• Is this realistic in time of global uncertainty: The world is currently facing unprecedented levels of uncertainty. Two years of the pandemic, now a land war in Europe, inflation and energy crisis in Europe, interest rate hikes in the history of the US Federal Reserve, slowdown in china, etc. In such an uncertain environment, foreign investors prefer to invest in safe assets such as US government bonds rather than emerging markets like India. As a result, India has witnessed large outflows of foreign capital in 2022-23
  1. Deploying RBI’s Forex to pay for imports: If India cannot attract the required amount of capital inflows, the RBI’s foreign exchange reserves could be deployed to pay for imports.
  • Is this strategy sustainable: The country’s reserves are meant to tide the country over short-term problems, such as commodity price spikes. India’s merchandise exports have been structurally weak, stagnating for the past decade, until the pandemic induced a short-lived boom.


How depreciating rupee could be helpful?

  • Price needs to be adjusted by depreciating rupee: This means that something fundamental needs to change. Ultimately, India’s CAD reflects a mismatch between the demand and supply of foreign exchange. To restore balance, first and foremost, the price needs to adjust, that is, the rupee needs to depreciate.
  • Exporting becomes more profitable: When this happens, exporting becomes more profitable, inducing more and more firms to explore foreign markets. Meanwhile, foreign demand improves, because the rupee depreciation makes India’s products more price-competitive. As a result, exports increase and the CAD falls.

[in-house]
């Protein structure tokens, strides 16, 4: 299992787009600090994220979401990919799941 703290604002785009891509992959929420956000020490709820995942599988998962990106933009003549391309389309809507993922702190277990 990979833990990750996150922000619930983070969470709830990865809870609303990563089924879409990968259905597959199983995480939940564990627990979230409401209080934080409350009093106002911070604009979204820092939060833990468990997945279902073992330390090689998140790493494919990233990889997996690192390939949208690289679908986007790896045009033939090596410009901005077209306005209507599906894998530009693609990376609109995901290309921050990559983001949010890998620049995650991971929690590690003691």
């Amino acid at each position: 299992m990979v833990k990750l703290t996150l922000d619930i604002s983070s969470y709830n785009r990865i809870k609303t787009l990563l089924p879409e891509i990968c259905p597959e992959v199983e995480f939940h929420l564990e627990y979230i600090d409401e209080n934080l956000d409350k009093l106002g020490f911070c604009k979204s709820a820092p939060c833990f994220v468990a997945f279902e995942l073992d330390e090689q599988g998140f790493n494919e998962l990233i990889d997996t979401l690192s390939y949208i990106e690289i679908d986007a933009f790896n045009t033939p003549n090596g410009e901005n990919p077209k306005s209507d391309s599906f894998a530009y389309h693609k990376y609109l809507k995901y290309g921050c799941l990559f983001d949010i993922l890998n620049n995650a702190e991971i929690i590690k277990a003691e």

• Exchange rate depreciation is helpful in sustained growth: The recovery of the Indian economy from the pandemic was largely fuelled by exports. But with exports now declining, this crucial source of growth has now become uncertain for India. Strengthening the export sector is, therefore, critical for sustaining growth.

Way forward

  1. Allow the rupee to depreciate,
  2. Encourage foreign firms to produce in India by letting them access their supply chains,
  3. Encourage domestic firms to step up to the competition, and
  4. Create a level playing field for all players.


  • The large CAD, however, is not a short-term problem: It is a long-term problem requiring a long-term solution. By adopting the discussed strategy, India could potentially solve its two most important macroeconomic problems that are reducing the large CAD and securing rapid, sustained growth.

Mains question

Q. What is Current account deficit (CAD)? In a time of global uncertainty How India can reduce its large CAD and secure sustained growth. Analyze

(Click) FREE1-to-1 on-call Mentorship by IAS-IPS officers | Discuss doubts, strategy, sources, and more

Get an IAS/IPS ranker as your 1: 1 personal mentor for UPSC 2024

Attend Now

Notify of
Inline Feedbacks
View all comments


Join us across Social Media platforms.

💥Mentorship New Batch Launch
💥Mentorship New Batch Launch